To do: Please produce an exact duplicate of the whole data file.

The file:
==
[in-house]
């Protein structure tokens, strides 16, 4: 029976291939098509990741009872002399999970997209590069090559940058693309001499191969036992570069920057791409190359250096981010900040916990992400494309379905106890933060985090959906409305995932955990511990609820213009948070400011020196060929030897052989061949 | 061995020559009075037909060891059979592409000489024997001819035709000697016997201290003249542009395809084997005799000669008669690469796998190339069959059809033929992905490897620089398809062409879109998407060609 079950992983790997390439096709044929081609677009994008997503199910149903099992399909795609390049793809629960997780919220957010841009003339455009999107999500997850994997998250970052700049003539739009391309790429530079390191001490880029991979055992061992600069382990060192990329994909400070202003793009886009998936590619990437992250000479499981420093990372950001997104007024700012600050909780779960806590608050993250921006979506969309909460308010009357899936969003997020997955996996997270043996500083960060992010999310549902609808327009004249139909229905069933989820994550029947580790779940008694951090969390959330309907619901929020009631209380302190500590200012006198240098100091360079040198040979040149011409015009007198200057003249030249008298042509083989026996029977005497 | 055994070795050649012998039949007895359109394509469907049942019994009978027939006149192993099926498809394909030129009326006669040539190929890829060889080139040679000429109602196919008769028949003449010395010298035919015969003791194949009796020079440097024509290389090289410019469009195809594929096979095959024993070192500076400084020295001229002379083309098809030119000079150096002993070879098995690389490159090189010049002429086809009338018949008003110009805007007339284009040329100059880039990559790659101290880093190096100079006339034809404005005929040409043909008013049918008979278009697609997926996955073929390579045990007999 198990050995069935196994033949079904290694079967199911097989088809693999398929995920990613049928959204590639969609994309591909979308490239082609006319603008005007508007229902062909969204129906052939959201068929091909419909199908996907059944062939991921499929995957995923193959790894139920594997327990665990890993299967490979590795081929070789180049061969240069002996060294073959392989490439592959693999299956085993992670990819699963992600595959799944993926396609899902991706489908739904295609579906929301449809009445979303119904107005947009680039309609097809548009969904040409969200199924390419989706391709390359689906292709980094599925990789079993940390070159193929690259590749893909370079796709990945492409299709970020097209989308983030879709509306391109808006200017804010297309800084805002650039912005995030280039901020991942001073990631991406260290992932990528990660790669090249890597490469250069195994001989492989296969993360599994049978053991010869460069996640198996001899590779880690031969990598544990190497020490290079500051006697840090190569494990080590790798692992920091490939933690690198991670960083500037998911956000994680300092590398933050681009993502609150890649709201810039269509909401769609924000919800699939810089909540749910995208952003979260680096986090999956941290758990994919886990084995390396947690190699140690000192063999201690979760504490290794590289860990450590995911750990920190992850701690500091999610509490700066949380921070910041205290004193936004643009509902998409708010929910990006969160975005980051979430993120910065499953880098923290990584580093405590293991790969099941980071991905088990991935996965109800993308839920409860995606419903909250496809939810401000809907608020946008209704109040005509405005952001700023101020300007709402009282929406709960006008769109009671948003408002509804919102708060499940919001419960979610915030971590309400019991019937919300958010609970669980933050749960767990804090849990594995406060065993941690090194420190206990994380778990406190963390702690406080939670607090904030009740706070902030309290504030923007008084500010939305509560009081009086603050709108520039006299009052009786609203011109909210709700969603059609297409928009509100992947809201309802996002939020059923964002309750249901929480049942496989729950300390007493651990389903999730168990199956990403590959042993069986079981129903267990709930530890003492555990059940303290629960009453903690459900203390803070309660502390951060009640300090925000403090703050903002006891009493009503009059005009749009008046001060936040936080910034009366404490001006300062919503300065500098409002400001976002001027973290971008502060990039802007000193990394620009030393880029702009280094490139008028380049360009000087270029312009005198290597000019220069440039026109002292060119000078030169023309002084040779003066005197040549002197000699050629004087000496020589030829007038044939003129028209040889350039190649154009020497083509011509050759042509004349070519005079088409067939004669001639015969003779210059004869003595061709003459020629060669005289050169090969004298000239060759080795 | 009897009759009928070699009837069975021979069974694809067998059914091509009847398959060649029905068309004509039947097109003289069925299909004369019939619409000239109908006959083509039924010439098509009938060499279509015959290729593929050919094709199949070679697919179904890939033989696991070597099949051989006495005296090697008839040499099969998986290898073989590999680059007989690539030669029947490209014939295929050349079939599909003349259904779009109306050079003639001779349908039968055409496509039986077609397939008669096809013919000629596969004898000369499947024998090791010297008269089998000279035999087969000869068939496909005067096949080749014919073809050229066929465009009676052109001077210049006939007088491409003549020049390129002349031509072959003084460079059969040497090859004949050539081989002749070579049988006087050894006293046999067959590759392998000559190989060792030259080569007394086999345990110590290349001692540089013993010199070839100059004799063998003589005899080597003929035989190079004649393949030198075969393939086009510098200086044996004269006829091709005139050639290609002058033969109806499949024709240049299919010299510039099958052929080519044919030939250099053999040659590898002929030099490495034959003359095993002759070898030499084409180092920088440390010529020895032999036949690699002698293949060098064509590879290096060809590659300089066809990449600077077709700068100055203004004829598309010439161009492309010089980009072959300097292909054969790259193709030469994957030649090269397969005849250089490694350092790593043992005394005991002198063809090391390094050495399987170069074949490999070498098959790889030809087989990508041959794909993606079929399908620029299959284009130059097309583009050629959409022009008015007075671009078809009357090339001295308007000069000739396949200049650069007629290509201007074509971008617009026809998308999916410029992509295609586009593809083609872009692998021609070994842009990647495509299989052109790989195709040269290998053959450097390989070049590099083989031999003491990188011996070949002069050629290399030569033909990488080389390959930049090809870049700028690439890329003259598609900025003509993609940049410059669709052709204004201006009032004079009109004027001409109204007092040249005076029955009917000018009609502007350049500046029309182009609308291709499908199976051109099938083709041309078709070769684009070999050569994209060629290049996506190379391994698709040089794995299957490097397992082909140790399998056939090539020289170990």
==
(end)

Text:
[in-house]
């Protein structure tokens, strides 16, 4: 029976291939098509990741009872002399999970997209590069090559940058693309001499191969036992570069920057791409190359250096981010900040916990992400494309379905106890933060985090959906409305995932955990511990609820213009948070400011020196060929030897052989061949 | 061995020559009075037909060891059979592409000489024997001819035709000697016997201290003249542009395809084997005799000669008669690469796998190339069959059809033929992905490897620089398809062409879109998407060609 079950992983790997390439096709044929081609677009994008997503199910149903099992399909795609390049793809629960997780919220957010841009003339455009999107999500997850994997998250970052700049003539739009391309790429530079390191001490880029991979055992061992600069382990060192990329994909400070202003793009886009998936590619990437992250000479499981420093990372950001997104007024700012600050909780779960806590608050993250921006979506969309909460308010009357899936969003997020997955996996997270043996500083960060992010999310549902609808327009004249139909229905069933989820994550029947580790779940008694951090969390959330309907619901929020009631209380302190500590200012006198240098100091360079040198040979040149011409015009007198200057003249030249008298042509083989026996029977005497 | 055994070795050649012998039949007895359109394509469907049942019994009978027939006149192993099926498809394909030129009326006669040539190929890829060889080139040679000429109602196919008769028949003449010395010298035919015969003791194949009796020079440097024509290389090289410019469009195809594929096979095959024993070192500076400084020295001229002379083309098809030119000079150096002993070879098995690389490159090189010049002429086809009338018949008003110009805007007339284009040329100059880039990559790659101290880093190096100079006339034809404005005929040409043909008013049918008979278009697609997926996955073929390579045990007999 198990050995069935196994033949079904290694079967199911097989088809693999398929995920990613049928959204590639969609994309591909979308490239082609006319603008005007508007229902062909969204129906052939959201068929091909419909199908996907059944062939991921499929995957995923193959790894139920594997327990665990890993299967490979590795081929070789180049061969240069002996060294073959392989490439592959693999299956085993992670990819699963992600595959799944993926396609899902991706489908739904295609579906929301449809009445979303119904107005947009680039309609097809548009969904040409969200199924390419989706391709390359689906292709980094599925990789079993940390070159193929690259590749893909370079796709990945492409299709970020097209989308983030879709509306391109808006200017804010297309800084805002650039912005995030280039901020991942001073990631991406260290992932990528990660790669090249890597490469250069195994001989492989296969993360599994049978053991010869460069996640198996001899590779880690031969990598544990190497020490290079500051006697840090190569494990080590790798692992920091490939933690690198991670960083500037998911956000994680300092590398933050681009993502609150890649709201810039269509909401769609924000919800699939810089909540749910995208952003979260680096986090999956941290758990994919886990084995390396947690190699140690000192063999201690979760504490290794590289860990450590995911750990920190992850701690500091999610509490700066949380921070910041205290004193936004643009509902998409708010929910990006969160975005980051979430993120910065499953880098923290990584580093405590293991790969099941980071991905088990991935996965109800993308839920409860995606419903909250496809939810401000809907608020946008209704109040005509405005952001700023101020300007709402009282929406709960006008769109009671948003408002509804919102708060499940919001419960979610915030971590309400019991019937919300958010609970669980933050749960767990804090849990594995406060065993941690090194420190206990994380778990406190963390702690406080939670607090904030009740706070902030309290504030923007008084500010939305509560009081009086603050709108520039006299009052009786609203011109909210709700969603059609297409928009509100992947809201309802996002939020059923964002309750249901929480049942496989729950300390007493651990389903999730168990199956990403590959042993069986079981129903267990709930530890003492555990059940303290629960009453903690459900203390803070309660502390951060009640300090925000403090703050903002006891009493009503009059005009749009008046001060936040936080910034009366404490001006300062919503300065500098409002400001976002001027973290971008502060990039802007000193990394620009030393880029702009280094490139008028380049360009000087270029312009005198290597000019220069440039026109002292060119000078030169023309002084040779003066005197040549002197000699050629004087000496020589030829007038044939003129028209040889350039190649154009020497083509011509050759042509004349070519005079088409067939004669001639015969003779210059004869003595061709003459020629060669005289050169090969004298000239060759080795 | 009897009759009928070699009837069975021979069974694809067998059914091509009847398959060649029905068309004509039947097109003289069925299909004369019939619409000239109908006959083509039924010439098509009938060499279509015959290729593929050919094709199949070679697919179904890939033989696991070597099949051989006495005296090697008839040499099969998986290898073989590999680059007989690539030669029947490209014939295929050349079939599909003349259904779009109306050079003639001779349908039968055409496509039986077609397939008669096809013919000629596969004898000369499947024998090791010297008269089998000279035999087969000869068939496909005067096949080749014919073809050229066929465009009676052109001077210049006939007088491409003549020049390129002349031509072959003084460079059969040497090859004949050539081989002749070579049988006087050894006293046999067959590759392998000559190989060792030259080569007394086999345990110590290349001692540089013993010199070839100059004799063998003589005899080597003929035989190079004649393949030198075969393939086009510098200086044996004269006829091709005139050639290609002058033969109806499949024709240049299919010299510039099958052929080519044919030939250099053999040659590898002929030099490495034959003359095993002759070898030499084409180092920088440390010529020895032999036949690699002698293949060098064509590879290096060809590659300089066809990449600077077709700068100055203004004829598309010439161009492309010089980009072959300097292909054969790259193709030469994957030649090269397969005849250089490694350092790593043992005394005991002198063809090391390094050495399987170069074949490999070498098959790889030809087989990508041959794909993606079929399908620029299959284009130059097309583009050629959409022009008015007075671009078809009357090339001295308007000069000739396949200049650069007629290509201007074509971008617009026809998308999916410029992509295609586009593809083609872009692998021609070994842009990647495509299989052109790989195709040269290998053959450097390989070049590099083989031999003491990188011996070949002069050629290399030569033909990488080389390959930049090809870049700028690439890329003259598609900025003509993609940049410059669709052709204004201006009032004079009109004027001409109204007092040249005076029955009917000018009609502007350049500046029309182009609308291709499908199976051109099938083709041309078709070769684009070999050569994209060629290049996506190379391994698709040089794995299957490097397992082909140790399998056939090539020289170990």